At DREAM, I was again reminded that advocating for change requires enormous amounts of energy, patience, and hard work from the vulnerable population. It often falls upon the disadvantaged or disabled to not only explain to others how/why their actions are unintentionally posing a barrier, but to do so in a way that will “make” people want to be receptive to their ideas. Furthermore, these ideas for change are often ones that the disadvantaged groups have generated themselves, without much guidance. And still, beyond all of that, the power dynamics that exist in higher academia can make it difficult for those students to simply access a platform on which to discuss or present the ideas that they have fought so hard to develop and distill into understandable, powerful, actionable points.

I noticed this paradigm silently surfacing before DREAM even began, as I found myself scrutinizing the nature of the included seminars. I have selected just a few relevant titles that I think illustrate the student-led nature of the disability movement below:

  • “Defining activism and how students can work for campus change”
  • “How students can handle disability-related problems on campus”
  • “Be a better disability rights activist by knowing your disability history”
  • “Disability Studies 101 for student leaders”
  • “Beyond Google: Finding disability-related information and resources online”
  • “Policy activism: How you can affect policy and law at campus, state, and federal levels”
  • “Developing ally trainings with disability allies on campus”
  • “Saving your ‘spoons:’ Taking care of yourself while dealing with ableism”

In many ways, I was glad to see these courses offered. I have become pretty passionate about advocacy, education, and mentorship during my time at UAB, so I was eager to learn more about active roles I can take to make a difference. At the same time, however, it saddened me to realize how much each of these sessions seemed to run under the assumption that the pioneers of the disability movement are also those who are affected by its shortcomings and who may already be at the end of their rope.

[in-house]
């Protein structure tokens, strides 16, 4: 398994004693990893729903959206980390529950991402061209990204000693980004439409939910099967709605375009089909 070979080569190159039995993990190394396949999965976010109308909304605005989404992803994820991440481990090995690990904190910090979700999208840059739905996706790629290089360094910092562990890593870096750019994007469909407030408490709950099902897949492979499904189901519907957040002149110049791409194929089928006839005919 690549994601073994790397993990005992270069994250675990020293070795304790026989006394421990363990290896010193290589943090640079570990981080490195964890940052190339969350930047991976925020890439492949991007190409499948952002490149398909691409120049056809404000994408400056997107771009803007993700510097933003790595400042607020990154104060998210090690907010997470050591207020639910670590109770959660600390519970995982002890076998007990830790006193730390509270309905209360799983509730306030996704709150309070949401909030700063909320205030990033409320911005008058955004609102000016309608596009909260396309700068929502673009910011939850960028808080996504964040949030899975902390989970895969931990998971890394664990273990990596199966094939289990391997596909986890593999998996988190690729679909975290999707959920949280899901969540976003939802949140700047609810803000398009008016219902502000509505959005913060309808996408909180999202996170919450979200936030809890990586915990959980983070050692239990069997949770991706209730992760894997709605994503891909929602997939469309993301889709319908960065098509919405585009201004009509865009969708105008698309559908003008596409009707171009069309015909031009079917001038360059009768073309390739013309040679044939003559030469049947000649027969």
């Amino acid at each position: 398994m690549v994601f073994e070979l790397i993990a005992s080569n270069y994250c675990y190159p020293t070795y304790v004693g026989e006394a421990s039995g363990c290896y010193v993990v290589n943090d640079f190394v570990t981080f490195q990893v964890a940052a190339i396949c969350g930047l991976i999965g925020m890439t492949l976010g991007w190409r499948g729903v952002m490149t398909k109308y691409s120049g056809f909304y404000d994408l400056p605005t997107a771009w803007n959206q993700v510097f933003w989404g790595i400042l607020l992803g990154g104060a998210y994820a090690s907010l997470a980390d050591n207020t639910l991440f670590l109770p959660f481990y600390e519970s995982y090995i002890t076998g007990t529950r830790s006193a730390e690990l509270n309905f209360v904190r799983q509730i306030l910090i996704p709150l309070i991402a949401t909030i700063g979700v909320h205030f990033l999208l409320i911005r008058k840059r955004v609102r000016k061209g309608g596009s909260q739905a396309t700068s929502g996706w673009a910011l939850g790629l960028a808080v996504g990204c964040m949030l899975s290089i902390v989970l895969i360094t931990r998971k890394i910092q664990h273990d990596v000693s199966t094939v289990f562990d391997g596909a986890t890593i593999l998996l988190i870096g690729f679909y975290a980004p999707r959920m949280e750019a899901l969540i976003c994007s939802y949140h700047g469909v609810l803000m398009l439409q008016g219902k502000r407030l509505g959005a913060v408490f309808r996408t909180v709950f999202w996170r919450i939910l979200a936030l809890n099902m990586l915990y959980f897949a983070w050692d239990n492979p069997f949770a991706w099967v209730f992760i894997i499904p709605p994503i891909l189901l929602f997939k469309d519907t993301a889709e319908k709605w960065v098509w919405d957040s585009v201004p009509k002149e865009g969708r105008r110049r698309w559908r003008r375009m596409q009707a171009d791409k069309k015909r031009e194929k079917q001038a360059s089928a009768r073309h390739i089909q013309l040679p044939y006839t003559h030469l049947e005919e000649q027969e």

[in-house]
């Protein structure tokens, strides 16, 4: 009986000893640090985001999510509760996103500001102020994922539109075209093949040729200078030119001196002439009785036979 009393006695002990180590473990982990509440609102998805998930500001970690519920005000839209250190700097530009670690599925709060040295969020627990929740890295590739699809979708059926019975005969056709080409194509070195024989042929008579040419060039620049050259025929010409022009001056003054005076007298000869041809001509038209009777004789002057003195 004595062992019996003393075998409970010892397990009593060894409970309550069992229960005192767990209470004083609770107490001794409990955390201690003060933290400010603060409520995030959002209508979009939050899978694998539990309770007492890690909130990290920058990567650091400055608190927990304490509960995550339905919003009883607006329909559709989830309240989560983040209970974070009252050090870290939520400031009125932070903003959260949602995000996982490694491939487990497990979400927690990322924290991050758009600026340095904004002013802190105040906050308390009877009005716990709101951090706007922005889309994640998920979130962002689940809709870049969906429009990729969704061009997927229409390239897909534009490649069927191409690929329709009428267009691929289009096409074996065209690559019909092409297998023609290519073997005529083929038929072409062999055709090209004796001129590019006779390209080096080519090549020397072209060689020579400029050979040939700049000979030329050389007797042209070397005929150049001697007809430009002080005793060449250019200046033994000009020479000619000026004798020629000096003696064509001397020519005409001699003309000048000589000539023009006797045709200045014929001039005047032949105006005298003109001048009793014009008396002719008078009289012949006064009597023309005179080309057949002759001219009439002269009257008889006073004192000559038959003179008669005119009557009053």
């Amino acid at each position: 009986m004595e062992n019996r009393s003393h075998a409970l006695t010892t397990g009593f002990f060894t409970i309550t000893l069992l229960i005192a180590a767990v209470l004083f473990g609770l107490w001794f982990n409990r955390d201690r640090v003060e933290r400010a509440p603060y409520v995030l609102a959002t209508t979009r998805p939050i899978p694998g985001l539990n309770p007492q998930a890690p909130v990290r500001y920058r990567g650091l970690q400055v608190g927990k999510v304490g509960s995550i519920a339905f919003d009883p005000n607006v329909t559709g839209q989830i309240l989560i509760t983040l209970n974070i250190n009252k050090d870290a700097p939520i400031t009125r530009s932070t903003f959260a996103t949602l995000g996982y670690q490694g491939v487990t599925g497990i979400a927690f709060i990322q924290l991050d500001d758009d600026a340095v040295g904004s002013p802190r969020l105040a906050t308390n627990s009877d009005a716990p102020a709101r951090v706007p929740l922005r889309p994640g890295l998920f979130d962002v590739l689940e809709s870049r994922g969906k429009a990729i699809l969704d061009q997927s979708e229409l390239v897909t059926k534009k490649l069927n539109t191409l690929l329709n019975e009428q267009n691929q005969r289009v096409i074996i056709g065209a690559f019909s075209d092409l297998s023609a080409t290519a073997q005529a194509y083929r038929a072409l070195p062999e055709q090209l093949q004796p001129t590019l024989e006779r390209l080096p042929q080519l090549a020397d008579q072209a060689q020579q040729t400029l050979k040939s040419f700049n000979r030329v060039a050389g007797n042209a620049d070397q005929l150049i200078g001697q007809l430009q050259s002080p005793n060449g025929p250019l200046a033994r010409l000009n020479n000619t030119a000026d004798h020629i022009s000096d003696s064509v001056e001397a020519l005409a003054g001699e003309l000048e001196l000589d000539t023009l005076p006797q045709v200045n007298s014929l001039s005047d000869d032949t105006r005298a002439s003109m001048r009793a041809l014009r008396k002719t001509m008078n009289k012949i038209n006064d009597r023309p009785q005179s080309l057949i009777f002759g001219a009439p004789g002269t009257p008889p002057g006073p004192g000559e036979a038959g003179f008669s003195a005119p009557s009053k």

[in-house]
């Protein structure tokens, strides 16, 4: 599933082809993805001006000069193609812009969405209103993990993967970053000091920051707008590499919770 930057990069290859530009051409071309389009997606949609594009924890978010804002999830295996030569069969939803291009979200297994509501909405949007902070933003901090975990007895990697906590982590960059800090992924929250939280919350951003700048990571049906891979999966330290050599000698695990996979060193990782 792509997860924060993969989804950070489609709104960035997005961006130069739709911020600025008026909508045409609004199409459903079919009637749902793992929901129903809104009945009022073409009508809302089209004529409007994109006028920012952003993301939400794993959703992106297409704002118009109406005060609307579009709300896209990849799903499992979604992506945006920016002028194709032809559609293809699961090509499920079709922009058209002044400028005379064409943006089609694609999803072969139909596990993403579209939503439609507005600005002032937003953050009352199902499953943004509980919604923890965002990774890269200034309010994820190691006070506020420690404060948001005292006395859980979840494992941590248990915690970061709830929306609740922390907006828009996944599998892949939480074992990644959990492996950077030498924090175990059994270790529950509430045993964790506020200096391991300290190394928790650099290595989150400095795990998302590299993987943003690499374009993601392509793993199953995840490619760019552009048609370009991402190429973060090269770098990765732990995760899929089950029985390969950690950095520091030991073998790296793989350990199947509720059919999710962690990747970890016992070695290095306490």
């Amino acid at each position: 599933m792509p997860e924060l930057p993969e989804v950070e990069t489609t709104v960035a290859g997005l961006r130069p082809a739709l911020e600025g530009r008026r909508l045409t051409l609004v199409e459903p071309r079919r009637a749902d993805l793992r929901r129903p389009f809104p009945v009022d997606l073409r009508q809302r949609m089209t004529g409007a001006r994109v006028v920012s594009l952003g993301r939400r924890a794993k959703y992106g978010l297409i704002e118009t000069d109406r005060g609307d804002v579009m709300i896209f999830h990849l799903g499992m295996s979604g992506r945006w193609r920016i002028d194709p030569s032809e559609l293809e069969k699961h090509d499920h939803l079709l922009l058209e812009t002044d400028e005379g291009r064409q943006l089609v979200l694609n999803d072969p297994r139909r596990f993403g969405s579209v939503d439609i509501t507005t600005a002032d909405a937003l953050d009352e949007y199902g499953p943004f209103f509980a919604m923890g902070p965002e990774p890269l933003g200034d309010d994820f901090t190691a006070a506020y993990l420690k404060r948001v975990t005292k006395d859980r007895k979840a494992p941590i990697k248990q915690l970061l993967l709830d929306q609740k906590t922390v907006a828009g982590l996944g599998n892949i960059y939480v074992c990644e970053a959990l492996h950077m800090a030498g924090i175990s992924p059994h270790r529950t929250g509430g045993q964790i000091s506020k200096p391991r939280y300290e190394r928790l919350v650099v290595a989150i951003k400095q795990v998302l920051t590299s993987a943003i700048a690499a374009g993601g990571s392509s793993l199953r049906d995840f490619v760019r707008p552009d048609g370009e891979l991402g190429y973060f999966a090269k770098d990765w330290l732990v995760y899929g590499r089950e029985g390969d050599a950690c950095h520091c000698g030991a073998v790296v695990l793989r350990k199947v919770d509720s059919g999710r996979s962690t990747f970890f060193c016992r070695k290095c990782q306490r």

Unfortunately, until entire institutions and larger groups of people become more informed or passionate about disability issues and policy, it is often up to students with disabilities to advocate for themselves. They are tasked with the extra burdens of finding their own resources and learning “how to tell” their own stories in a way that is concise enough not to bore people but detailed enough to fully describe the scope of their abilities. They are tasked with the extra burdens of starting their own groups on campus, generating their own ideas for their accommodations that will allow them to participate fully in class, and petitioning for access to spaces that others may not even realize are inaccessible to students who fully matter. This work can be exhausting for those who, as mentioned in point #1, have a limited number of “spoons.”

The good news here, if some should be found: To me, all of this means there is certainly an important gap in the disability movement that can be filled by those who may not be directly affected but who want to help.


Overall, I felt that this conference was a solid first step for UAB in terms of acknowledging disability in higher education as well as in equipping and empowering students who have a chronic illness and/or disability. I was delighted to attend, and I am honored to now be certified as a Campus Accessibility Ambassador as a result.

It is my deepest wish that this type of momentum will continue – not only at UAB, but at many colleges and medical institutions across the nation. I hope medicine in particular can soon begin to fully embrace the beauty that those with a disability can bring to a field that paradoxically has a major purpose of trying to better understand the challenges, successes, and needs of those with disabilities.

-Emily Hayward, GS-1